MOVIE BUFF-ET: ‘Overcomer’ stumbles rather than triumphs


Overcomer” is a faith-based movie about perseverance, prayer, and unfortunately unlikely coincidences that would put just about any believer’s patience to the test.

The movie is not totally unwatchable. I made it all the way through, but you certainly have to put your brain on autopilot to get there. The screenplay is like a year’s worth of leftovers thrown together without much forethought or care.

That is disappointing considering the Kendrick Brothers, the writing-, directing-, production-, and acting-team behind solid movies like “The Prayer Room,” “Facing the Giants” “Fireproof,” and “Courageous,” ushered this half-baked movie into theaters.

The plot is simple and has very little spice. When a town economic tragedy put the kibosh on a Christian school’s basketball team, the head coach John Harrison (writer-director Alex Kendrick) is asked to coach the one-member cross-country squad. That lone runner is Hannah (Aryn Wright-Thompson), who suffers from asthma and a shop-lifting problem.
Hannah lives with her grandmother and believes her father is dead; however, during a trip to the hospital to visit a friend, Harrison meets a man suffering from severe diabetes, who just happens to be… Well, I’ll stop with the synopsis there. It doesn’t take a road map to see where the story is headed.

The movie rambles on from there. It attempts to tug at the heartstrings, and for some it might pluck them just fine, but for me the cookie-cutter plot meanders down a well-trodden trail and just sucks all the soul out of the performances.

Sadly the movie reinforces the stereotype of faith-based films with its all-to-coincidental plot and bland execution. This is the type of movie that sullies the reputation of faith-based movies as being edifying entertainment.

Maybe that’s why this film was burned off in the dog days of summer rather than released around Easter, the sweet pot for most faith-based movies.

(PG) 2 hr.
Grade: D

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Classic Corner – The Westerner

Walter Brennan in The Westerner (1940)

All month Turner Classic Movies has devoted each day’s slate of films to an actor of note with its Summer Under the Stars theme. Most days have featured a headliner like Shirley McClain, Fred Astaire, Mary Astor or Dustin Hoffman, but Tuesday, character actor Walter Brennan takes center stage.

Brennan rarely headlined a movie, but like the right amount of salt in a recipe, he brought out the flavor in every picture he made. Brennan is one of only three actors to win three Academy Awards (1936, 1938, and 1940). The other two actors are Daniel Day-Lewis and Jack Nicholson, in case you were wondering. Among actresses, Katherine Hepburn won four Academy Awards with Ingrid Bergman and Meryl Streep following with three apiece.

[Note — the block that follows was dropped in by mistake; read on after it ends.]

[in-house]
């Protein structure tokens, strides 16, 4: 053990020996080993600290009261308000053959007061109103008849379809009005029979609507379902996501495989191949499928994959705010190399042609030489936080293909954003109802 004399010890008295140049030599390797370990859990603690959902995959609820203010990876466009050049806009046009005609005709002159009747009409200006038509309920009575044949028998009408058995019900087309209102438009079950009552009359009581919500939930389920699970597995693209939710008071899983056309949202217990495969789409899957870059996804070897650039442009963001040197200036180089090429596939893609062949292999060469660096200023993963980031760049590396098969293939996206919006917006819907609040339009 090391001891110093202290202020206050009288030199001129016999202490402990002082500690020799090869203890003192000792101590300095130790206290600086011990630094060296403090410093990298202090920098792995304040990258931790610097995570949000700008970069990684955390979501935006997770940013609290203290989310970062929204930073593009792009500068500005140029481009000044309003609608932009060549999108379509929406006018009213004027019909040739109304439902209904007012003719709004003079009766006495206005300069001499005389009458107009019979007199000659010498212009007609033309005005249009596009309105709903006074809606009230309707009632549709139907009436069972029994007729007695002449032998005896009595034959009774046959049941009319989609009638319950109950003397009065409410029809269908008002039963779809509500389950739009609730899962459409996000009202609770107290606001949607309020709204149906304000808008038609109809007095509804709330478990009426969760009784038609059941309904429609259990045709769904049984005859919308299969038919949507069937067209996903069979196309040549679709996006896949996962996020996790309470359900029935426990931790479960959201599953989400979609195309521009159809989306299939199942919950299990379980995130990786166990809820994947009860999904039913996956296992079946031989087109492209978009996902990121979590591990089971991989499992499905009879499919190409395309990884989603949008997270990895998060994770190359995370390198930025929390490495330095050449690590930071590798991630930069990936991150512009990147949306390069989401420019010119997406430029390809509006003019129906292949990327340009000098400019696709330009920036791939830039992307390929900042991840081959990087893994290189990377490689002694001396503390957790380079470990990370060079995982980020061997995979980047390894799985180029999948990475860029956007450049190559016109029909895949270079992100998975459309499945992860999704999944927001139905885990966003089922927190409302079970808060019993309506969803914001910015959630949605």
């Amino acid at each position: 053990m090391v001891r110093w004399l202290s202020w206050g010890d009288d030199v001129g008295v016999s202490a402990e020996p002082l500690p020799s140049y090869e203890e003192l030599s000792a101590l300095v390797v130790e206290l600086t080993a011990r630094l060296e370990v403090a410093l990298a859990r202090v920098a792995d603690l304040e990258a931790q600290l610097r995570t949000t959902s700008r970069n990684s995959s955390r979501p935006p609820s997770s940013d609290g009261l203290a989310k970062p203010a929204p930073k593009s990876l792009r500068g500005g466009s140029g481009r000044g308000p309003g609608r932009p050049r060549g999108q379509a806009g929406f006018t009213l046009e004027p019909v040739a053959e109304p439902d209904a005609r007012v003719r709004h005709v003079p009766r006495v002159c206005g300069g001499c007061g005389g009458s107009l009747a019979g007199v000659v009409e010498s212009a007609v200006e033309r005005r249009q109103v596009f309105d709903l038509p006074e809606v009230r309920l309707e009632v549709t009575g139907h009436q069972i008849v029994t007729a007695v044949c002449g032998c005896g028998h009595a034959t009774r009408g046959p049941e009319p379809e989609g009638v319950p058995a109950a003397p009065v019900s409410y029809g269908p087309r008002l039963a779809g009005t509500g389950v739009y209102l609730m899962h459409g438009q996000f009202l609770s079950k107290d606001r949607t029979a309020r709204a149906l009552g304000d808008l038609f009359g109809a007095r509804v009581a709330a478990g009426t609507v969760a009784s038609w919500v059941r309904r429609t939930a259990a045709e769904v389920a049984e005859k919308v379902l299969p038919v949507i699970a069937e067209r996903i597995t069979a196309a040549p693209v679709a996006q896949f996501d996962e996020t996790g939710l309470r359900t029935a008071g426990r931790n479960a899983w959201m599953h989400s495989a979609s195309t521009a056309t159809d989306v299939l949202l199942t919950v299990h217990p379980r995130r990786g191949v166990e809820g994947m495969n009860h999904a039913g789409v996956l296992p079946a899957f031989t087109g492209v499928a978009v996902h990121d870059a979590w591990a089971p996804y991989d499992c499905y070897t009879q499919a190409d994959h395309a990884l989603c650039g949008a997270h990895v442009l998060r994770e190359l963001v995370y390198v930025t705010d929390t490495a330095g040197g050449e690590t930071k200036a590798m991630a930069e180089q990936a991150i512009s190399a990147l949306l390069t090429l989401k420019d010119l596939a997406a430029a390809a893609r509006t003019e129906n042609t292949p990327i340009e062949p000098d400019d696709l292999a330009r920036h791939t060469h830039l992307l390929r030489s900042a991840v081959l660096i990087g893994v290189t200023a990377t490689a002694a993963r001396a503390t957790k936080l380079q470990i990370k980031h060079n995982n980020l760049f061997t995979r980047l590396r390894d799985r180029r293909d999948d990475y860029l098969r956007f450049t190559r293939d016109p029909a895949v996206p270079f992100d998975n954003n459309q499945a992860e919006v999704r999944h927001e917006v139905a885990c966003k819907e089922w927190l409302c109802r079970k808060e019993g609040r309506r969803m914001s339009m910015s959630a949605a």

There’s not a bad movie among the 17 Brennan pictures on TCM’s slate for Tuesday, but perhaps his best role among them is in director William Wyler’s” Westerner” from 1940, which airs at 7 p.m. The full list of films can be found on

Gary Cooper gets top billing as drifter Cole Harden, but Brennan has a true co-starring role as Judge Roy Bean, “the only law west of the Pecos.”

Bean is a curt and cantankerous justice of the peace, who keeps the peace for ranchers while collecting bogus fines and illegally seizing the property for his own benefit of anyone who looks at him crosswise. If person balks at his judgment, he then faces what Bean calls a “suspended sentence” — at the end of the hangman’s noose.

Cooper’s Harden is accused of being a horse thief and is about to face the Judge’s noose when he realizes that Bean has a thing for traveling English actress/singer Lily Langtry. Harden spins a tale of knowing her intimately, and promises Bean that he’ll give him a lock of her hair to prove it. Only that lock of hair is in El Paso.

While waiting on delivery of the lock, the actual horse thief is found and killed. In the mean time, Harden and Bean develop an odd friendship that will no doubt end badly.

In no uncertain terms, Cooper is the star of the film, and he’s crafty, clever, and charismatic as the White Hat Harden, but Brennan’s turn as Bean is what raises the level of the movie from being just another Western to a certified classic.